Secrets of the MLS - part 1
Have you ever considered how the real estate marketing engine runs? The processing and exchanging of information in a multiple listing service (MLS) is a complicated process orchestrated by several organizations. The advancement of technology and the demands of the consumer are asking for change, but the industry is pushing back.
In the complex world of real estate, the key is the control and dissemination of information. Let's expose a few truths.
First some statistics
According to the National Association of Realtors® (NAR) there are 54 state associations including the District of Columbia, Guam, Puerto Rico and Virgin Islands. There are 1,178 local associations representing 1,233,704 Realtor® members.
The California Association of Realtors® (CAR) has 193,979 members and the North Bay Association of Realtors® (NORBAR) for example, has 3,196 members.
A Realtor® is a member of the association; however, a licensed real estate agent or broker (we will use “broker” to refer to both) does not need to be a member of the association to conduct business. Membership includes the local association, state association, and NAR.
There are 101 regional MLSs across the United States. Bay Area Real Estate Information Services (BAREIS) is the MLS for Napa, California which is part of the local associations of NORBAR, the Marin Association Of Realtors® Inc., the Northern Solano County Association Of Realtors®, the Solano Association Of Realtors® Inc. as well as other outlying areas.
Each regional MLS is a membership driven organization governed by their bylaws, rules, and regulations. In many cases, a broker does not need to be a member of a Realtor® association to join the MLS. A broker could join multiple MLSs if he or she works in several different areas.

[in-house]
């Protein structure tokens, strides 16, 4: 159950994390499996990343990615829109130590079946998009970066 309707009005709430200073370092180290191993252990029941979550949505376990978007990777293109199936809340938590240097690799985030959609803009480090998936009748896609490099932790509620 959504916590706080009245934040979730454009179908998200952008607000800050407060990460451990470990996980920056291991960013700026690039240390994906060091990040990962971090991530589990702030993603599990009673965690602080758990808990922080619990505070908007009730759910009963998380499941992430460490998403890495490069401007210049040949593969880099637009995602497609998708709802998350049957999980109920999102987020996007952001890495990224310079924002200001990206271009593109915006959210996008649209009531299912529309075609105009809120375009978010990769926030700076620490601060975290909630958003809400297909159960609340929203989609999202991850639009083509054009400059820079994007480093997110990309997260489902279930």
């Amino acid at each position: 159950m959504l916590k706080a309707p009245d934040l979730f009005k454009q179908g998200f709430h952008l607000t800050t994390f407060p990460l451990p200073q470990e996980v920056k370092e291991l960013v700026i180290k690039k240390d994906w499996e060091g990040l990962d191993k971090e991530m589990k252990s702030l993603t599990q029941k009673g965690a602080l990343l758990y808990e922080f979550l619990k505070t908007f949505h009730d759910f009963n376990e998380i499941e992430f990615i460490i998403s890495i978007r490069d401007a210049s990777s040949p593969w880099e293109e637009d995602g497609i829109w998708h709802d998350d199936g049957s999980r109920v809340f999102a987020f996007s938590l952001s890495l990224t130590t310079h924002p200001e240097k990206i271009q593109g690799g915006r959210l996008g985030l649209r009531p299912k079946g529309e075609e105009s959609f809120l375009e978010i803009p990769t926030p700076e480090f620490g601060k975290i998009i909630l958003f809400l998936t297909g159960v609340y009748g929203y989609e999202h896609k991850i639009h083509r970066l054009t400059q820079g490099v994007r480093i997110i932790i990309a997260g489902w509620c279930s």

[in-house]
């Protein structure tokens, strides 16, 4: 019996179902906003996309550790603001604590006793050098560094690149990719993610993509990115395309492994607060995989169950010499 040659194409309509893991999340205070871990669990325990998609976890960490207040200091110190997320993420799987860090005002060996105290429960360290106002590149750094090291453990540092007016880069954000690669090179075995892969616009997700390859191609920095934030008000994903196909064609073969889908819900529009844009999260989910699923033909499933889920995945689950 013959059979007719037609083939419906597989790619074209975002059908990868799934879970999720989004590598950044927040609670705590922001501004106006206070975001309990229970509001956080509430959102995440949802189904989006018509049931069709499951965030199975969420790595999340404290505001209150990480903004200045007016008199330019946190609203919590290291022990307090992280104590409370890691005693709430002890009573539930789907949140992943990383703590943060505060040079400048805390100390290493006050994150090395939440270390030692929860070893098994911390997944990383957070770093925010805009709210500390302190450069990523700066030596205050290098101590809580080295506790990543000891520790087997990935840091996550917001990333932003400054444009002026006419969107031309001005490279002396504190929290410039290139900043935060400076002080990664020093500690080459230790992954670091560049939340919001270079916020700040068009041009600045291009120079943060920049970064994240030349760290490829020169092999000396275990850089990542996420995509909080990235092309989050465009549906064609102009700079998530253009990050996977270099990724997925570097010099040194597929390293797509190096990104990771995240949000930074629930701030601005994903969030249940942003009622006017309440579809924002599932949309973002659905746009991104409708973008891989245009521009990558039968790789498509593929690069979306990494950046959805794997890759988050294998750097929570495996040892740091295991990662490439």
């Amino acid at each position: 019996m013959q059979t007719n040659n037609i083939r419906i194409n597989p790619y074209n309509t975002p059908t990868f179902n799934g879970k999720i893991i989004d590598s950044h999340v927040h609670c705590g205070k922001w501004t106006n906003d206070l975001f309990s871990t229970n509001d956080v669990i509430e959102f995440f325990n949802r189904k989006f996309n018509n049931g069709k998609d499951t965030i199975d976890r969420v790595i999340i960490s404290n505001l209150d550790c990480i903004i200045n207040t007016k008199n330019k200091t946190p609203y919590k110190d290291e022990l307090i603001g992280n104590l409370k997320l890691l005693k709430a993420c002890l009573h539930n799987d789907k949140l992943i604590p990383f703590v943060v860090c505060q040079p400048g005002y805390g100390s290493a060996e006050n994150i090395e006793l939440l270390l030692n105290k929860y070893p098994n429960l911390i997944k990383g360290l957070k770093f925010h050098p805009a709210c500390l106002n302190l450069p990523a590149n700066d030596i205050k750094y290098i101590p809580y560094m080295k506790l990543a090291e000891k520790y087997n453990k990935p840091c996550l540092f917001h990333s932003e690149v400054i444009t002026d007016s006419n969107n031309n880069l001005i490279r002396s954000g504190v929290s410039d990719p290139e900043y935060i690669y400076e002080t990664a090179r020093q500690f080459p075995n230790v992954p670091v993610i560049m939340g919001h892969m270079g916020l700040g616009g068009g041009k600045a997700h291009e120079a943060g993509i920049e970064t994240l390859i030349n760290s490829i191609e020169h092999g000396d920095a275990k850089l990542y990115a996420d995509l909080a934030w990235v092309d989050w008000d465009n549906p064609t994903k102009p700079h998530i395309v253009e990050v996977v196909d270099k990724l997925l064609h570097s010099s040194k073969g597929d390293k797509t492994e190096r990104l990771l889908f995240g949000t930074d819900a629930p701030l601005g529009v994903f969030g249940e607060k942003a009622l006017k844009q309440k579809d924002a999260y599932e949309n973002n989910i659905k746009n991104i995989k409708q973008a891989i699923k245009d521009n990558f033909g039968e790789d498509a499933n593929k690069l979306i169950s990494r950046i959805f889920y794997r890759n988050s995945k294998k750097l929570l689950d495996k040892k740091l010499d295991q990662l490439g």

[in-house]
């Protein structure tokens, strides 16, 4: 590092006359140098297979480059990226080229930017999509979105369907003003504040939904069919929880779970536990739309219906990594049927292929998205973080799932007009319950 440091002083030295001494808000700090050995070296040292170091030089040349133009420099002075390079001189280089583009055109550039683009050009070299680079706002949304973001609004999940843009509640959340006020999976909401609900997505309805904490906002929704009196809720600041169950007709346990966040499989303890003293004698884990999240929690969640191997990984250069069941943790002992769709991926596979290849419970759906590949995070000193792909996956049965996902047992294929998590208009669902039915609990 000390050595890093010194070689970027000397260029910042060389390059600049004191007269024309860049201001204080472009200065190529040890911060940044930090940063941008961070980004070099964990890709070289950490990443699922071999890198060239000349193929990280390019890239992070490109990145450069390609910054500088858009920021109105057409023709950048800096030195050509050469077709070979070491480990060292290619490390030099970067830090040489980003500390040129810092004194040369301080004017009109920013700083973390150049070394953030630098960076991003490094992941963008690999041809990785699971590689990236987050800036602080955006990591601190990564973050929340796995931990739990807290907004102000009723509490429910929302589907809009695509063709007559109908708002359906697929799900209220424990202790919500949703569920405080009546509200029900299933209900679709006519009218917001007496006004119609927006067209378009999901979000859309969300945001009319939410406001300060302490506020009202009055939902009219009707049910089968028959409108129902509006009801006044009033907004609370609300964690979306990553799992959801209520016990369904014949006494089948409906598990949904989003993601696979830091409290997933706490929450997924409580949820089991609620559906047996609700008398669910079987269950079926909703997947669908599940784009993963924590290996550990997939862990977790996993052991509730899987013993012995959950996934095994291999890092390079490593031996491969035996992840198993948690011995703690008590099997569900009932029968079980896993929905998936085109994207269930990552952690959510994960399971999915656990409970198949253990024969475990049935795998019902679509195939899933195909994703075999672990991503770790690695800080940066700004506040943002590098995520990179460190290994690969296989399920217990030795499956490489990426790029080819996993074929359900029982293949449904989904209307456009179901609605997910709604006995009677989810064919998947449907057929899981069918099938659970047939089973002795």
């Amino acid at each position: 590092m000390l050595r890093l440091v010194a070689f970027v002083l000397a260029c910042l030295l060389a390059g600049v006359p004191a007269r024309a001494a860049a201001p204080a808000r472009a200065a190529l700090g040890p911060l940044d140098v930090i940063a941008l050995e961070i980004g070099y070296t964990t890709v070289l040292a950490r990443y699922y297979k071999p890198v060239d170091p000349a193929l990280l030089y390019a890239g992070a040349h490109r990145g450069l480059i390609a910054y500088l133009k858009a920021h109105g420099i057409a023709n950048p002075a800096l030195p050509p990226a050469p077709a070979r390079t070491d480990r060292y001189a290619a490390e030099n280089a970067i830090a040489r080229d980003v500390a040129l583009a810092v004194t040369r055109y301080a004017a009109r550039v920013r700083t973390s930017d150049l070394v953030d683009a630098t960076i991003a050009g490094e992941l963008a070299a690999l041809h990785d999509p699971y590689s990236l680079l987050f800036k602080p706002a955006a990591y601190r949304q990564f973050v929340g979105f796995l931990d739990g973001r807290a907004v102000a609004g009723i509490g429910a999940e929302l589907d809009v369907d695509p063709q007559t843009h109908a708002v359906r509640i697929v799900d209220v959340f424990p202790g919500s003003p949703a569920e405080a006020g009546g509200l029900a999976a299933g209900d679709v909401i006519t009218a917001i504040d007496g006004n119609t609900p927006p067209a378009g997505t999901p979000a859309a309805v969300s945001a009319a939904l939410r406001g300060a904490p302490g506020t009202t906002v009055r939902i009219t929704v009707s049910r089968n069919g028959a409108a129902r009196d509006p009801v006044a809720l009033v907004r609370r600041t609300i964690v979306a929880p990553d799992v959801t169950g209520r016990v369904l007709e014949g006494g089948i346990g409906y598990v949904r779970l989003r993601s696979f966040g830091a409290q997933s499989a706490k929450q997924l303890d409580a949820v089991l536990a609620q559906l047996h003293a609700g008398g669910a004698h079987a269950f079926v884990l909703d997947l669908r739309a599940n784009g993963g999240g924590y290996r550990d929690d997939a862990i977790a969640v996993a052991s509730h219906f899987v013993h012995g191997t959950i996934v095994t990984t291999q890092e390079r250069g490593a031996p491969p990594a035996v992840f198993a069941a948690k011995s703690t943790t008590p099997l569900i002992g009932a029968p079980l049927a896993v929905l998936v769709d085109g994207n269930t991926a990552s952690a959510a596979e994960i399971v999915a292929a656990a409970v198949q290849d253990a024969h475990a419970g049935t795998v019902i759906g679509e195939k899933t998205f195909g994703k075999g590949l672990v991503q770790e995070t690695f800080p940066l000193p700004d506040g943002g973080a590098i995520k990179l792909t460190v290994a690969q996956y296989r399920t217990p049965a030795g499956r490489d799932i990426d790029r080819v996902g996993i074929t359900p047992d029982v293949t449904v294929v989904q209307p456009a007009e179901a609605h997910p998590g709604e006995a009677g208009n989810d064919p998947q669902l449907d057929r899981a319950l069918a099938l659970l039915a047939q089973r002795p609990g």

What is an MLS?
An MLS is an online database for use by a licensed broker to display represented properties for sale or lease as well as search for the same for buying clients.
The MLS is principally owned by its members who must be licensed. Additionally, the bylaws, rules, and regulations stipulate how members conduct business and share in the commission. Use of an MLS is considered a contract between brokers specifying how they will cooperate and how they will get paid for each listing.
The majority of MLSs are focused on residential real estate, however, depending on the MLS it may be utilized for commercial real estate sales and leasing as well.
Residential brokers have an MLS system that is the center of their business. It provides them access to all available properties and a great deal of statistical information on past sales to utilize. Plus, being owned by the brokers, they also own and control the data.
In part 2 I will disclose to you a few more secrets such as what it costs to be a member of an MLS compared to what the commercial brokers pay for the databases they use. I am also going to tell you about something the commercial brokers lost.
Burt M. Polson, CCIM, is an active commercial real estate broker. Reach him at 707-254-8000, or firstname.lastname@example.org. Sign up for his email newsletter at BurtPolson.com.